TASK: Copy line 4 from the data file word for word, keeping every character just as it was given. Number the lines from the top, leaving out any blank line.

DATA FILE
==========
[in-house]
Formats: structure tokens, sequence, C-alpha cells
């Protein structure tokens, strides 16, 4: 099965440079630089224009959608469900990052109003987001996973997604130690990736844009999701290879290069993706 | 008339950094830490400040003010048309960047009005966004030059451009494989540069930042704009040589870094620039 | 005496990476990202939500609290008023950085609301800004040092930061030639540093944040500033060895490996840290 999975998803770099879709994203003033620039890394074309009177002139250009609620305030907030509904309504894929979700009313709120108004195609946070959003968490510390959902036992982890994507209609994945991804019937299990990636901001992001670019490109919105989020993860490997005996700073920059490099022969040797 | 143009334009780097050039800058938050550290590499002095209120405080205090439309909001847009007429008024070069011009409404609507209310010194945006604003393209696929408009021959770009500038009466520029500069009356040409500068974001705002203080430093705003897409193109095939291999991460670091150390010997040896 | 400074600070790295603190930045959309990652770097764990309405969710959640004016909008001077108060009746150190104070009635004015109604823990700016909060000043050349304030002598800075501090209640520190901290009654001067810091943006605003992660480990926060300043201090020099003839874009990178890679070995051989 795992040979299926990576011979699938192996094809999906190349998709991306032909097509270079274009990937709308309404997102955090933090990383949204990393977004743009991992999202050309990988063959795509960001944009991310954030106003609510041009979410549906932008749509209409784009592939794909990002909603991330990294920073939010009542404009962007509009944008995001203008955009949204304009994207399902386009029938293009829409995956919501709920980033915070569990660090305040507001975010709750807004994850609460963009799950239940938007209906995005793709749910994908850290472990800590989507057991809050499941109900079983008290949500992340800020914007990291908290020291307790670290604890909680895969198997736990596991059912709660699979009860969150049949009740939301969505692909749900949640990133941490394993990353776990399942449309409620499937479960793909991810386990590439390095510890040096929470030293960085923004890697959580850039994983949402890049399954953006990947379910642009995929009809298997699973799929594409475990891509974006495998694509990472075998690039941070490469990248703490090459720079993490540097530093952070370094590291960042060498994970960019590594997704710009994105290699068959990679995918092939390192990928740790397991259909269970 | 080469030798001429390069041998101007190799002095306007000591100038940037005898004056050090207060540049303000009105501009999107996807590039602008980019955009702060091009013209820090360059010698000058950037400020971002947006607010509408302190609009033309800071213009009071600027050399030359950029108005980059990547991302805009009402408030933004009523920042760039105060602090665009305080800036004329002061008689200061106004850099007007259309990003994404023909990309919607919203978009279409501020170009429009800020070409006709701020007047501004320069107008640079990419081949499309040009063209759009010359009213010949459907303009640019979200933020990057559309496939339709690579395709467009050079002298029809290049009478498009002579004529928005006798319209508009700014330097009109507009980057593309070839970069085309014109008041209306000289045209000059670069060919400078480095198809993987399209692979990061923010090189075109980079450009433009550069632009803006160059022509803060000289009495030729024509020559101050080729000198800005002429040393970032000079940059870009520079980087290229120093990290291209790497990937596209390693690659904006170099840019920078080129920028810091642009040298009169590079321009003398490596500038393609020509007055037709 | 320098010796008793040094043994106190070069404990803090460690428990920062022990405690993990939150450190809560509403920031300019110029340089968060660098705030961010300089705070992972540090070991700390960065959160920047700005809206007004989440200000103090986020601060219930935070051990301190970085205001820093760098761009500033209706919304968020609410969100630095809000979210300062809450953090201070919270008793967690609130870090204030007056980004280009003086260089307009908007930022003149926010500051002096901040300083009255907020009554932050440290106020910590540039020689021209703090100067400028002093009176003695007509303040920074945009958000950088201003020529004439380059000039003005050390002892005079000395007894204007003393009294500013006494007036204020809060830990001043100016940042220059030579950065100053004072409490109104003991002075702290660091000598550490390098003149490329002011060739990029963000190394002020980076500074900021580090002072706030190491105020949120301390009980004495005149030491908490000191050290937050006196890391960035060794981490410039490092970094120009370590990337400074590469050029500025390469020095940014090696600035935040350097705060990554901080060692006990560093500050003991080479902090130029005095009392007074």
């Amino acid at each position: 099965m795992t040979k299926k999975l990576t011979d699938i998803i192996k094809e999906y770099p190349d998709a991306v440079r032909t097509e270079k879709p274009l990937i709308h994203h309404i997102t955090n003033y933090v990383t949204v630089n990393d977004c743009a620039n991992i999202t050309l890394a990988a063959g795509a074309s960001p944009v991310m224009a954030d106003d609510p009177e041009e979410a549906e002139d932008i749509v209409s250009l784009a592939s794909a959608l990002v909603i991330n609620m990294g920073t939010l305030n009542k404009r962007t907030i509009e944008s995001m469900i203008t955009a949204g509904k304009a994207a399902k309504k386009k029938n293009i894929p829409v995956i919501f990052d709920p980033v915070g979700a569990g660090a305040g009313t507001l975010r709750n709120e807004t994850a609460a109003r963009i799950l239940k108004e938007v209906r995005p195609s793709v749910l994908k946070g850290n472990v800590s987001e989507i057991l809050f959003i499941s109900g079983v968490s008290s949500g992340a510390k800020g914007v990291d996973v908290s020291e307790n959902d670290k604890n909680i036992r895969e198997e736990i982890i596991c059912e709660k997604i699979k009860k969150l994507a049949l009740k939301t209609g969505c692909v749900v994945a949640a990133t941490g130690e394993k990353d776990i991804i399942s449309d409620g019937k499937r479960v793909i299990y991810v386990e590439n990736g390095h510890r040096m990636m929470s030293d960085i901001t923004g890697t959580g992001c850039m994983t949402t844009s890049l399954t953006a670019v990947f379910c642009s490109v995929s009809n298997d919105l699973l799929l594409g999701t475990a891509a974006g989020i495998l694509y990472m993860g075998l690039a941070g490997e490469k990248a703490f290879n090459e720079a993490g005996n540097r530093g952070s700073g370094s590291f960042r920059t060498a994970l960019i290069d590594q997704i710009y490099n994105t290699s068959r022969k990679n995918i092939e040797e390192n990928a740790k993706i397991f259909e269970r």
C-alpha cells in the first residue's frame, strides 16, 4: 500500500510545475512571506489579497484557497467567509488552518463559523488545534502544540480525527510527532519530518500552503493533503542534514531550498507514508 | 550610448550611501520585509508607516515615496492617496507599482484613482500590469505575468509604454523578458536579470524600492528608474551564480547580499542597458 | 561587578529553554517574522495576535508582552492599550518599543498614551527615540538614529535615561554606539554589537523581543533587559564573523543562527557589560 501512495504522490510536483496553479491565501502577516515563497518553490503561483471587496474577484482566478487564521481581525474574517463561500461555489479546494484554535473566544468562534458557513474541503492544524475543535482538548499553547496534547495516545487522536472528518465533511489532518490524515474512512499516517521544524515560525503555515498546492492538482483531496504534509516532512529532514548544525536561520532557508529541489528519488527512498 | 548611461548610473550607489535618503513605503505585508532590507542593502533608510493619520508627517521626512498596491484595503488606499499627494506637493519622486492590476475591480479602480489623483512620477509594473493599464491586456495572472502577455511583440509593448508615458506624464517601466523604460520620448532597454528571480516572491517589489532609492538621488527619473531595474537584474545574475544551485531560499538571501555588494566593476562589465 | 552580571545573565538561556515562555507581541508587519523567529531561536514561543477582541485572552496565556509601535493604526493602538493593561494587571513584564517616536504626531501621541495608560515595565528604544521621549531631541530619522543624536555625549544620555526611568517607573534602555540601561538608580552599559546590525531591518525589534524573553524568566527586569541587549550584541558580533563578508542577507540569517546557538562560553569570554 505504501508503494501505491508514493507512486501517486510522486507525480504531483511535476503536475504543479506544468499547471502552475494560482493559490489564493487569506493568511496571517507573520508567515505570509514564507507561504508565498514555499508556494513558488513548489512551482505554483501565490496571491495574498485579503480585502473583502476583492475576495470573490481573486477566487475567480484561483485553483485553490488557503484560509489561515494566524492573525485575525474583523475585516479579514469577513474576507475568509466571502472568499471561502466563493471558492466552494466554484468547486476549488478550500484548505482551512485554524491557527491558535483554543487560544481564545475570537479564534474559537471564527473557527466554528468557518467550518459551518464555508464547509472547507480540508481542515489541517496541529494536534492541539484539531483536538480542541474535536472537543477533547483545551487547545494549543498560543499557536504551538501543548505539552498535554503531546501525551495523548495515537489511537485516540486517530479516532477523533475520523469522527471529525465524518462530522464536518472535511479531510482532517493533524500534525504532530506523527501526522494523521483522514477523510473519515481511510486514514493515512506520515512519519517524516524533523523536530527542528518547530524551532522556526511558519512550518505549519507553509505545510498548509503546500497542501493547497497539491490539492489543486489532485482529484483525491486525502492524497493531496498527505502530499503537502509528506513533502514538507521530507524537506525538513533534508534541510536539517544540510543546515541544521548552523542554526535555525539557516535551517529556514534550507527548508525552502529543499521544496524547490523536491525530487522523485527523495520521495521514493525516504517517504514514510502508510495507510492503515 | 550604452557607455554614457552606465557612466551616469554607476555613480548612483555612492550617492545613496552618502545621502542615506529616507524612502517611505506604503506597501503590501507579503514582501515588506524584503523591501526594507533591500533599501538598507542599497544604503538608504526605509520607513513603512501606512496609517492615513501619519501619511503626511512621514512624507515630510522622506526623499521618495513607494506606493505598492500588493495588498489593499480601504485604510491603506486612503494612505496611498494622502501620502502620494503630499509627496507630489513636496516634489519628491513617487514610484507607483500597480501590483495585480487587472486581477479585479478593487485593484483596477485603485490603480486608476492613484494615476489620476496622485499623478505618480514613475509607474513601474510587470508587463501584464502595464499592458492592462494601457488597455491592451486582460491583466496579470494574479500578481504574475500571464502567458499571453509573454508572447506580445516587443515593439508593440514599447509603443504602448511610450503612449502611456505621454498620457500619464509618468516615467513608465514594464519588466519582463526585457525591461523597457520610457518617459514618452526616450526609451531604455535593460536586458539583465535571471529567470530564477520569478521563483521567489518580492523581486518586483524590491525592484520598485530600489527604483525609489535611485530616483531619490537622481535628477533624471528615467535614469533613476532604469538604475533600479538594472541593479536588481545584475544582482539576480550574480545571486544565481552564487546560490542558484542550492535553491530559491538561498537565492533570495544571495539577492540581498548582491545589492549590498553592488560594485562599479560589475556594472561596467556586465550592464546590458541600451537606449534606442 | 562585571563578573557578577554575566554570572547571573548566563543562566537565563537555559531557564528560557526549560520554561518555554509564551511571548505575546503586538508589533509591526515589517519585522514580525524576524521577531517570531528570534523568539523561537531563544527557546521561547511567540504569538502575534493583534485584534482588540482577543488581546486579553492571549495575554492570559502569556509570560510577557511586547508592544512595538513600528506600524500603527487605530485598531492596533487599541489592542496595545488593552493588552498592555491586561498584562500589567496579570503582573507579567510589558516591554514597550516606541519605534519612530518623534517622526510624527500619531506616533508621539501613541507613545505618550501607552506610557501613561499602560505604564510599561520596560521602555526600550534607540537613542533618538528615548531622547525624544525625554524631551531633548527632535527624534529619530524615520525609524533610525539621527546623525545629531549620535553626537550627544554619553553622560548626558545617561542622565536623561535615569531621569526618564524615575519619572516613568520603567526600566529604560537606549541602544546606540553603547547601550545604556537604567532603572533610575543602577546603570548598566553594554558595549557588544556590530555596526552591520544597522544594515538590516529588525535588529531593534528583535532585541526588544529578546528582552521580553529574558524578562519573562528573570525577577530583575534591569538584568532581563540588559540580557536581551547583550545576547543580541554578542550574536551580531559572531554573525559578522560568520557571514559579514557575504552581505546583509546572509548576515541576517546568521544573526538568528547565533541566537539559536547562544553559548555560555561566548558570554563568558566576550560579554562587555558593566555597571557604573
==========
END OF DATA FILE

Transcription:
């Amino acid at each position: 099965m795992t040979k299926k999975l990576t011979d699938i998803i192996k094809e999906y770099p190349d998709a991306v440079r032909t097509e270079k879709p274009l990937i709308h994203h309404i997102t955090n003033y933090v990383t949204v630089n990393d977004c743009a620039n991992i999202t050309l890394a990988a063959g795509a074309s960001p944009v991310m224009a954030d106003d609510p009177e041009e979410a549906e002139d932008i749509v209409s250009l784009a592939s794909a959608l990002v909603i991330n609620m990294g920073t939010l305030n009542k404009r962007t907030i509009e944008s995001m469900i203008t955009a949204g509904k304009a994207a399902k309504k386009k029938n293009i894929p829409v995956i919501f990052d709920p980033v915070g979700a569990g660090a305040g009313t507001l975010r709750n709120e807004t994850a609460a109003r963009i799950l239940k108004e938007v209906r995005p195609s793709v749910l994908k946070g850290n472990v800590s987001e989507i057991l809050f959003i499941s109900g079983v968490s008290s949500g992340a510390k800020g914007v990291d996973v908290s020291e307790n959902d670290k604890n909680i036992r895969e198997e736990i982890i596991c059912e709660k997604i699979k009860k969150l994507a049949l009740k939301t209609g969505c692909v749900v994945a949640a990133t941490g130690e394993k990353d776990i991804i399942s449309d409620g019937k499937r479960v793909i299990y991810v386990e590439n990736g390095h510890r040096m990636m929470s030293d960085i901001t923004g890697t959580g992001c850039m994983t949402t844009s890049l399954t953006a670019v990947f379910c642009s490109v995929s009809n298997d919105l699973l799929l594409g999701t475990a891509a974006g989020i495998l694509y990472m993860g075998l690039a941070g490997e490469k990248a703490f290879n090459e720079a993490g005996n540097r530093g952070s700073g370094s590291f960042r920059t060498a994970l960019i290069d590594q997704i710009y490099n994105t290699s068959r022969k990679n995918i092939e040797e390192n990928a740790k993706i397991f259909e269970r």